• Good points BIT.

        As a compulsive re-teller and re-stater of other people’s good ideas, I’m going to have a go at re-writing Owen’s words in modern English and changing the gender of the innocent party.

        If the innocent party upon a divorce be not set at liberty then 1) he is deprived of his right by the sin of another, which is against the law of nature. And so every wicked woman hath it in her power to deprise her husband of his natural right, and 2) the divorce in case of adultery pointed by our Savior to the innocent person to make use of, as all confess, for his liberty, advantage, and relief. But on supposition that he may not marry, it would prove a snare and a yolk unto him. For if here on he hath not the gift of continency, he is exposed to sin and judgment. Emphasis Dykstra’s.

        If the innocent party in a divorce is not set at liberty then
        1) she is deprived of her right by the sin of another, which is against the law of nature. And so every wicked man has it in his power to deprive his wife of her natural right, and
        2) in cases of adultery, our Savior indicated that the innocent spouse may divorce the adulterous spouse, as all confess, for her liberty, advantage, and relief. But if we suppose that the innocent spouse may not marry again, divorce would prove a snare and a yolk to her, for if she does not possess the gift of continency (self-restraint or abstinence, especially in regard to sexual activity; temperance; moderation) she is exposed to sin and judgment.

      • Anonymous

        BIT – now to be honest, I am confused as to which puritan group it was, but I think it may have been the earlier puritans who believed that, the later puritans stated a differing view, but today we have those who hold to the earlier puritan view and those who hold to the later puritan view. It also could be a mix within both groups, as I don’t think they all agreed on the reasons for divorce. I will look back at some info I have and see if I can figure it out. I am wondering if one of them isn’t Gouge. I have his book on domesticity, so I will look.

      • I’ll await witn interest the results of your research, Anon.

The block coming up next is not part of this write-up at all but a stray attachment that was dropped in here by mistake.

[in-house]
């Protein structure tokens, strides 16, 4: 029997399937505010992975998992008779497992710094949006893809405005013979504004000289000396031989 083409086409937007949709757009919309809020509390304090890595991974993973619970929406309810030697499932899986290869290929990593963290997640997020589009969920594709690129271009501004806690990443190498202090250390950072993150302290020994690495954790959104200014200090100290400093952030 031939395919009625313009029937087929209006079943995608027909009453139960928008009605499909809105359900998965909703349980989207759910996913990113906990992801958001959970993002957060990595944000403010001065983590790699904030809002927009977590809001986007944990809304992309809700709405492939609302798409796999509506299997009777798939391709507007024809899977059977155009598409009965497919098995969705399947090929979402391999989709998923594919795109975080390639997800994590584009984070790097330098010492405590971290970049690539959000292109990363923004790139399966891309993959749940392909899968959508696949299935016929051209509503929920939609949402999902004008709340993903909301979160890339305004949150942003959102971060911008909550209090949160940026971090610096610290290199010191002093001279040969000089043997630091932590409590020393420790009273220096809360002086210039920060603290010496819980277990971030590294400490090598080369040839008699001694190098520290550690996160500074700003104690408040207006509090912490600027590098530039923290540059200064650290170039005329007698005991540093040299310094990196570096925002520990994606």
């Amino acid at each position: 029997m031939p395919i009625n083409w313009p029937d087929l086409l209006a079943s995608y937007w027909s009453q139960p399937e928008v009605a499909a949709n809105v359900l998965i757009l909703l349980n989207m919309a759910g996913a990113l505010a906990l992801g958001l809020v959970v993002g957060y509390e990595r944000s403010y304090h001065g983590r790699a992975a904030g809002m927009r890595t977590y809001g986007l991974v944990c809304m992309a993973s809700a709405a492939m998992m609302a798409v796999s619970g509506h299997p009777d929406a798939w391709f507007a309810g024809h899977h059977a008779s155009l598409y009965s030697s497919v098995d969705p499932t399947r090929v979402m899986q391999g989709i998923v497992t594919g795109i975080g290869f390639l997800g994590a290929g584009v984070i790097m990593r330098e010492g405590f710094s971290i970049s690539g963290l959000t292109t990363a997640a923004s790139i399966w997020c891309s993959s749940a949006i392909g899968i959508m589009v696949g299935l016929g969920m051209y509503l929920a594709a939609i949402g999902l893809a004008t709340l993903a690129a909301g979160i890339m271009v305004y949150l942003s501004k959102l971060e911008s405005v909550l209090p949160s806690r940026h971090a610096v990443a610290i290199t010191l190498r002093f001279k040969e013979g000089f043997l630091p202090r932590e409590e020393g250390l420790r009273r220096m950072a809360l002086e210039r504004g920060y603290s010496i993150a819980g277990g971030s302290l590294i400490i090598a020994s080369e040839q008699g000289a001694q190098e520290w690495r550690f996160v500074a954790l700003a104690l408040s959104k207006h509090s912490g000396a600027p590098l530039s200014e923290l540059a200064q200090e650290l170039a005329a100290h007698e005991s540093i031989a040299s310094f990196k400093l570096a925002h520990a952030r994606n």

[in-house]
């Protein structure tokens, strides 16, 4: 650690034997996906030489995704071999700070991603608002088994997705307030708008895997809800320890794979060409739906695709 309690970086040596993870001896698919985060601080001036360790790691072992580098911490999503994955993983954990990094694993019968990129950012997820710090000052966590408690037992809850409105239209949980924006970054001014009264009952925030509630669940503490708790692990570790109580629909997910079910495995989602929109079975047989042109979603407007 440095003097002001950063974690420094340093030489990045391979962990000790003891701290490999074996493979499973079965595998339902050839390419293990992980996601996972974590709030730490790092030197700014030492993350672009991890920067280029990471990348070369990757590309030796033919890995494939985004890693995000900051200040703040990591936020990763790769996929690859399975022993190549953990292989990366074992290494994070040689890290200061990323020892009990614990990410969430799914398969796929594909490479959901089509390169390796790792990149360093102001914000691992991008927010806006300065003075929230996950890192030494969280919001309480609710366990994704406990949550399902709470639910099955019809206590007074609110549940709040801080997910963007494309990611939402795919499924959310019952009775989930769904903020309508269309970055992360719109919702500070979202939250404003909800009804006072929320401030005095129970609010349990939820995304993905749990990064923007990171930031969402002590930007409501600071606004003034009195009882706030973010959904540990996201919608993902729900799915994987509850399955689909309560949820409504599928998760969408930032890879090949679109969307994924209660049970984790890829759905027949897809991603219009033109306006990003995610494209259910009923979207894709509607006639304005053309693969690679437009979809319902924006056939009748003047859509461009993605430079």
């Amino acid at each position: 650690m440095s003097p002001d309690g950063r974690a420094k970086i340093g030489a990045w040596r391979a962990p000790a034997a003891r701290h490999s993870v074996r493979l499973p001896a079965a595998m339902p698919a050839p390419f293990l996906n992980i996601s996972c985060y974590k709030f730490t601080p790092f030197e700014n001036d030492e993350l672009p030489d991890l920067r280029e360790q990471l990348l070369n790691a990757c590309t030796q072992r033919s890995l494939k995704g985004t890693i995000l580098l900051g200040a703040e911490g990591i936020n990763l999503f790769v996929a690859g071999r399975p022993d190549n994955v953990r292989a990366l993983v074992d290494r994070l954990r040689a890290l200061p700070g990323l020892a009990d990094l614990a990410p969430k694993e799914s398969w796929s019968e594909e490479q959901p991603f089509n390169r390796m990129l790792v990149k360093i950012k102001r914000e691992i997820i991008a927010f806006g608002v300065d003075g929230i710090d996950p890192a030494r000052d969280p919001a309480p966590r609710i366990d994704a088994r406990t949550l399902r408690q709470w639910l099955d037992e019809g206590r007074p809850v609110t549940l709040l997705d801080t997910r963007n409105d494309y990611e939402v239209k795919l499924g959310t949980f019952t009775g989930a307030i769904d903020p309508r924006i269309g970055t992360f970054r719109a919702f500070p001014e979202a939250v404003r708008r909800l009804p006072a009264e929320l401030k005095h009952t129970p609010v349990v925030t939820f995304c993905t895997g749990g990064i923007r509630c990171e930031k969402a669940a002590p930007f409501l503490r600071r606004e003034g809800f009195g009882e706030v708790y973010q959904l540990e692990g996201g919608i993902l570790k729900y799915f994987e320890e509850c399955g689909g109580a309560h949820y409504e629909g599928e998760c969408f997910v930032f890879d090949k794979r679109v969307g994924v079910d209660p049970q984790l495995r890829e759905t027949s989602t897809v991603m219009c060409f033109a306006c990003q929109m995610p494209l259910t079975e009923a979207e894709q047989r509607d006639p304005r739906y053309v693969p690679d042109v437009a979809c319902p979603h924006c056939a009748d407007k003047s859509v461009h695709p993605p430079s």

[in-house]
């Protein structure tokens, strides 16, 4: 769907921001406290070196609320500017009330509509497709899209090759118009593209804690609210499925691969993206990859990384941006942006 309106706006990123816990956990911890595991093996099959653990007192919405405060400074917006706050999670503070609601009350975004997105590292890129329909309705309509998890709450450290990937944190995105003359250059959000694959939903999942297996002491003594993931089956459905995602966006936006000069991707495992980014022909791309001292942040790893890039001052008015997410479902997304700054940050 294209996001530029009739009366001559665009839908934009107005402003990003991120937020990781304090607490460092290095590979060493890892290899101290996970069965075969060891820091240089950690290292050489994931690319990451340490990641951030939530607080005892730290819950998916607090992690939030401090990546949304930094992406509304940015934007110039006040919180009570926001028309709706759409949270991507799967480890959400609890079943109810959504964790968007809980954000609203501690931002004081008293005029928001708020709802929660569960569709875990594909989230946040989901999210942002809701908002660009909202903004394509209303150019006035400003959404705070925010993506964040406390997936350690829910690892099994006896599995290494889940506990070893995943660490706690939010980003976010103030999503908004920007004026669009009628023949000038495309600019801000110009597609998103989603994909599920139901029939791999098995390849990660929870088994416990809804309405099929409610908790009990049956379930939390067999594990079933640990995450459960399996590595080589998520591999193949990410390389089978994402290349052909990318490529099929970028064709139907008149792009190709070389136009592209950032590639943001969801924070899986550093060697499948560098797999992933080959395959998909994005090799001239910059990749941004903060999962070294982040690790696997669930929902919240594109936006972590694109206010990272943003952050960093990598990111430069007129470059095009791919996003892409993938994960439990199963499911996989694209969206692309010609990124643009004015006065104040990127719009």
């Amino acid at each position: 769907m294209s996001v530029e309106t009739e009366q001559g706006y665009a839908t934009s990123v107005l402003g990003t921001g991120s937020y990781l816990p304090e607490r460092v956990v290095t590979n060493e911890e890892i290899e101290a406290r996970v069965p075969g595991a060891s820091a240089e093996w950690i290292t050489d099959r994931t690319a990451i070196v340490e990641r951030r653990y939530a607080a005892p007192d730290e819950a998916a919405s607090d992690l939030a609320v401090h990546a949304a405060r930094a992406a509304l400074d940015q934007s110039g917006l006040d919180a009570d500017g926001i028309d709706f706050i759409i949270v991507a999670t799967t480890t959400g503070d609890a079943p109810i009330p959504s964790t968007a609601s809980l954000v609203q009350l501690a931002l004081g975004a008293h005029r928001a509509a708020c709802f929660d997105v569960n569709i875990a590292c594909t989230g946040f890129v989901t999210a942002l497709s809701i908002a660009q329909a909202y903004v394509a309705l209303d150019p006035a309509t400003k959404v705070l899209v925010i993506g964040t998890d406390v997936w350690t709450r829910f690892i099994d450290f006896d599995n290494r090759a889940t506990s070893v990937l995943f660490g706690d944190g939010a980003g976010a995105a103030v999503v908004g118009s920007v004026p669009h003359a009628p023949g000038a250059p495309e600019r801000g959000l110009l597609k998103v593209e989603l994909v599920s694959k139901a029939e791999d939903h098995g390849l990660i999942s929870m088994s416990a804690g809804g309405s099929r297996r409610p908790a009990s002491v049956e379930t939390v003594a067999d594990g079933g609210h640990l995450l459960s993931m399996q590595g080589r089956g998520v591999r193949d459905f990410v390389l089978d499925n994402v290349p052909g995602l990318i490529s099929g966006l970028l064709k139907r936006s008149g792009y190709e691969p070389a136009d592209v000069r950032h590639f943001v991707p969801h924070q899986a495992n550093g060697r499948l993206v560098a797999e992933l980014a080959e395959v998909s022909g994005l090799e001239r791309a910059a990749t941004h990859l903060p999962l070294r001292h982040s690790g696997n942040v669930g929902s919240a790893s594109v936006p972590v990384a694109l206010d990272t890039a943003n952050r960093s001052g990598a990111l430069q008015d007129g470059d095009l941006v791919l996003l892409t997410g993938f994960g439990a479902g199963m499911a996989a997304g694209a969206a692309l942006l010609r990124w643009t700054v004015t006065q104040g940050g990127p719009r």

4. I just updated this post by adding another sermon to the bottom of the list:-

    Abuse IS Desertion — Paul’s directive to those in mixed marriages in 1 Corinthians 7 [on Sermon Audio this sermon is titled: Divorce & Remarriage under Christ and The Apostles, part 2] which Ps Dykstra preached yesterday. [Editors’ note added August, 2019: Dykstra is to be abhorred for defending convicted child abuser Tom Chantry.]

  5. Song of joy

    Maybe this point has been brought up here before…but it seems to me that the Permanence View is just one heretical step away from the Celestial Marriage of the Mormons, a grossly anti-biblical practice.

    A Mormon woman cannot obtain “salvation” unless she is in a permanent (even after death) marriage. I’m not an expert in that religion, but I believe that a Mormon husband acts as a type of savior to the wife, so it’s imperative to her soul that she remains in the marriage at all costs.

    The Permanence View seems to echo this in a subtle way. If a woman chooses to escape from an abusive husband and dissolve the marriage, she often gets shunned and rejected by the church. It’s as if her marriage status (and submission) is THE sanctifying condition, not her individual faith.

    • absolutely! I have often been unnerved by the similarities between patriarchal Christianity and the Mormons. There is definitely an over-emphasis on the family and marriage, to the point where it eclipses Jesus. And marriage becomes a salvation issue !

Trackbacks

  1. Meaningless Verses and Meaningless Vows?

Leave a comment. It's ok to use a made up name (e.g Anon37). For safety tips read 'New Users Info' (top menu). Tick the box if you want to be notified of new comments.

Fill in your details below or click an icon to log in:

WordPress.com Logo

You are commenting using your WordPress.com account. Log Out /  Change )

Google photo

You are commenting using your Google account. Log Out /  Change )

Twitter picture

You are commenting using your Twitter account. Log Out /  Change )

Facebook photo

You are commenting using your Facebook account. Log Out /  Change )

Connecting to %s

This site uses Akismet to reduce spam. Learn how your comment data is processed.

%d bloggers like this: